Austria will try to avoid checks at the Italian border, Austrian Interior Minister Johanna Mikl-Leitner said Friday while on a visit in Rome, following Italian criticism about her plans to close a key mountain pass because of migration concerns.
"We will do everything we can to guarantee freedom of movement across the Brenner Pass," she said after meeting her Italian counterpart Angelino Alfano, according to Austrian broadcaster ORF.
The Brenner Pass is an Alpine border crossing between the two countries that lies across one of Europe's busiest transport routes.
At the same time, Mikl-Leitner demanded that Italy register each and every migrant at it reception hotspots.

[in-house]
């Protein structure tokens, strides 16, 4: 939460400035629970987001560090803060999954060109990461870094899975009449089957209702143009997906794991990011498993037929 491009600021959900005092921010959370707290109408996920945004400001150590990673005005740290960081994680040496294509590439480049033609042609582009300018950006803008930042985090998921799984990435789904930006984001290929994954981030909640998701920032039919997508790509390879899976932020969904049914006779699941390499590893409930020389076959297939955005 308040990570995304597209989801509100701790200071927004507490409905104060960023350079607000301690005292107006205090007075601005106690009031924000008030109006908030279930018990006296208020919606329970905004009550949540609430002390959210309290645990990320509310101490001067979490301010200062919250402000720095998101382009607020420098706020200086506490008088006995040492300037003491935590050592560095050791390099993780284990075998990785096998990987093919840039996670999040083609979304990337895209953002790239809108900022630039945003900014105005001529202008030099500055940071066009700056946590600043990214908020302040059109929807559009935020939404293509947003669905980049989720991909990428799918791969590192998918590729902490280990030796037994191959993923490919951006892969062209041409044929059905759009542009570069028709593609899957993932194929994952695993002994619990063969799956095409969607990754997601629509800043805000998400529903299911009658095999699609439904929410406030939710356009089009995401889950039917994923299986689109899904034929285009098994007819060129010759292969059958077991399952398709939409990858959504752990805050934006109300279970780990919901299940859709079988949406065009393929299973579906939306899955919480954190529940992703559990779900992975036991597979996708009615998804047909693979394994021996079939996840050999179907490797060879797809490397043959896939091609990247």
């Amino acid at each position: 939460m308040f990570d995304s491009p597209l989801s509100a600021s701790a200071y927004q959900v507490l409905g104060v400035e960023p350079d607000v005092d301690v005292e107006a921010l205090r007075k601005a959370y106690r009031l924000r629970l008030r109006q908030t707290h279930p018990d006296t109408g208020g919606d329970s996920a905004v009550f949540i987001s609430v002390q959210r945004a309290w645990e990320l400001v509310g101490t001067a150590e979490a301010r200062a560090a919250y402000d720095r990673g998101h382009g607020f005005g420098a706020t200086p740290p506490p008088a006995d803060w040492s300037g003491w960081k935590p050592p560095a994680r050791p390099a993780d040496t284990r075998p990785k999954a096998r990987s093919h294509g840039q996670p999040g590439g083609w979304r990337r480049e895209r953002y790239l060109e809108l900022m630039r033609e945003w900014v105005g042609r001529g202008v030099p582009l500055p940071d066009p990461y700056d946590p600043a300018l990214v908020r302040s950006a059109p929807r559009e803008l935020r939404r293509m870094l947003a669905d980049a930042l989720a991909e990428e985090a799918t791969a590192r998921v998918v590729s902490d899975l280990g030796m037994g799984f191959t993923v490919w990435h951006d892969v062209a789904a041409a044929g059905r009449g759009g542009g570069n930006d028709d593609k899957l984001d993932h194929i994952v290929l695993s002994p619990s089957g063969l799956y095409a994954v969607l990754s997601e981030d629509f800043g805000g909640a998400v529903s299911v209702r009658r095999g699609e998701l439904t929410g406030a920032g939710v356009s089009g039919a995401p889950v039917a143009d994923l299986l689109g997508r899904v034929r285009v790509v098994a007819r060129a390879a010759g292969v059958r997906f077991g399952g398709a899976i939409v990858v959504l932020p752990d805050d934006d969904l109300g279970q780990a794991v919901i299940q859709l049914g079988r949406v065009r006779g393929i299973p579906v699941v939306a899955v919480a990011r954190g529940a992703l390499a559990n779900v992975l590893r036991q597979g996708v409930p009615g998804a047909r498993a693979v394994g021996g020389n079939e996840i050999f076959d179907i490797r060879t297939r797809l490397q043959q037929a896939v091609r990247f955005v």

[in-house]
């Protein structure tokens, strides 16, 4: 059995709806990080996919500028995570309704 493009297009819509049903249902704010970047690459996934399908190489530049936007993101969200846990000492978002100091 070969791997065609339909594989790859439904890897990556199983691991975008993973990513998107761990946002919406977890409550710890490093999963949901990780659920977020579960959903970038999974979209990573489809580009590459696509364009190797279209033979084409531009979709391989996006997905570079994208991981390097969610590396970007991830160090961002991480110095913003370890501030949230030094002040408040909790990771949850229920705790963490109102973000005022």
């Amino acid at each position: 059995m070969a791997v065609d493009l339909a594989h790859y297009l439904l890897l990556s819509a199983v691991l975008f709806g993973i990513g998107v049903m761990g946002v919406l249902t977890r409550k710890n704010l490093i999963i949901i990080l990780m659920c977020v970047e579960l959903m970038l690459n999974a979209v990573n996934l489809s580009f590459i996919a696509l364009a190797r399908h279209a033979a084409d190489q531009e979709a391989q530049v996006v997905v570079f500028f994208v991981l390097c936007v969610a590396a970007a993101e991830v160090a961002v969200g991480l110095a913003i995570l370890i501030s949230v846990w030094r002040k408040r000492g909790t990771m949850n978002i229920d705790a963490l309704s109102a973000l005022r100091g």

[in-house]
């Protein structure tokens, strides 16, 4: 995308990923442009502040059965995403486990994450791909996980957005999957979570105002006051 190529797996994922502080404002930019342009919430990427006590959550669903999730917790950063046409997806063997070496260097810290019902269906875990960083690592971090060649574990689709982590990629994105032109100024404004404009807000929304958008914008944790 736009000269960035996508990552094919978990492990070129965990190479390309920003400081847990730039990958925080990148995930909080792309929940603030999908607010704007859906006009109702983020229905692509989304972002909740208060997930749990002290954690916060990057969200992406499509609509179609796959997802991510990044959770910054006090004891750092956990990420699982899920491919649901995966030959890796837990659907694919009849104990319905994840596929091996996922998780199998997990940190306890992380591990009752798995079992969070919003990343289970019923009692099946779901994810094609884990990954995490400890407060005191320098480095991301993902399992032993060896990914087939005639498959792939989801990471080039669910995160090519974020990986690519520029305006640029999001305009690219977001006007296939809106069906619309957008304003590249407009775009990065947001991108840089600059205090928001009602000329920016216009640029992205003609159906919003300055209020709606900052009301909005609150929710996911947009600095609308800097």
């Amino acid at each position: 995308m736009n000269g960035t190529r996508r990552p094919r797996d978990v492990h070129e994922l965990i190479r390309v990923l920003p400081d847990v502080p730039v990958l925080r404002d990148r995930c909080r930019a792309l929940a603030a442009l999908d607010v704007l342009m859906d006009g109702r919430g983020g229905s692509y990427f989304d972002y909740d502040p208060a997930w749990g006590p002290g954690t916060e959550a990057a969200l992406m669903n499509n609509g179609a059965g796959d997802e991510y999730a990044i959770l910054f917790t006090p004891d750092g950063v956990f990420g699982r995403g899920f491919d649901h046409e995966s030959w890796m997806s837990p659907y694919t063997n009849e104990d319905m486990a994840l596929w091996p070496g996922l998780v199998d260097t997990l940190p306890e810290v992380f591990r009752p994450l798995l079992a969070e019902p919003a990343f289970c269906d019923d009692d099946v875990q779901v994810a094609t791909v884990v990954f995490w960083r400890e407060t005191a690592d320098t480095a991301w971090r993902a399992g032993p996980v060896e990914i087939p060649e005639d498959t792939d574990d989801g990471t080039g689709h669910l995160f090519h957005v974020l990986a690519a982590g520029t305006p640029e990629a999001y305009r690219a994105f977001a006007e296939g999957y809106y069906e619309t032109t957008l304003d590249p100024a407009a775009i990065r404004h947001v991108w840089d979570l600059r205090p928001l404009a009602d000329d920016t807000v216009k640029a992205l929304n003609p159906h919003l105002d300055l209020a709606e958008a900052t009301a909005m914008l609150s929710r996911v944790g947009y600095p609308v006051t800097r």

If the numbers of people trying to travel north to Austria surged despite Italy's best efforts, Austria would be forced to step up its border controls at the Brenner Pass, the conservative minister said.
Italy's road haulage association Conftrasporto warned Thursday that this would create waiting times and economic losses worth 172 million euros per year for transport firms.
Ahead of her visit, Mikl-Leitner had questioned Rome's preparedness to deal with an expected shift in the main Mediterranean migration destination from Greece to Italy.
These comments had drawn criticism from Italian Secretary of State Filippo Bubbico, who said that his government did not owe Austria explanations when it comes to refugee policies.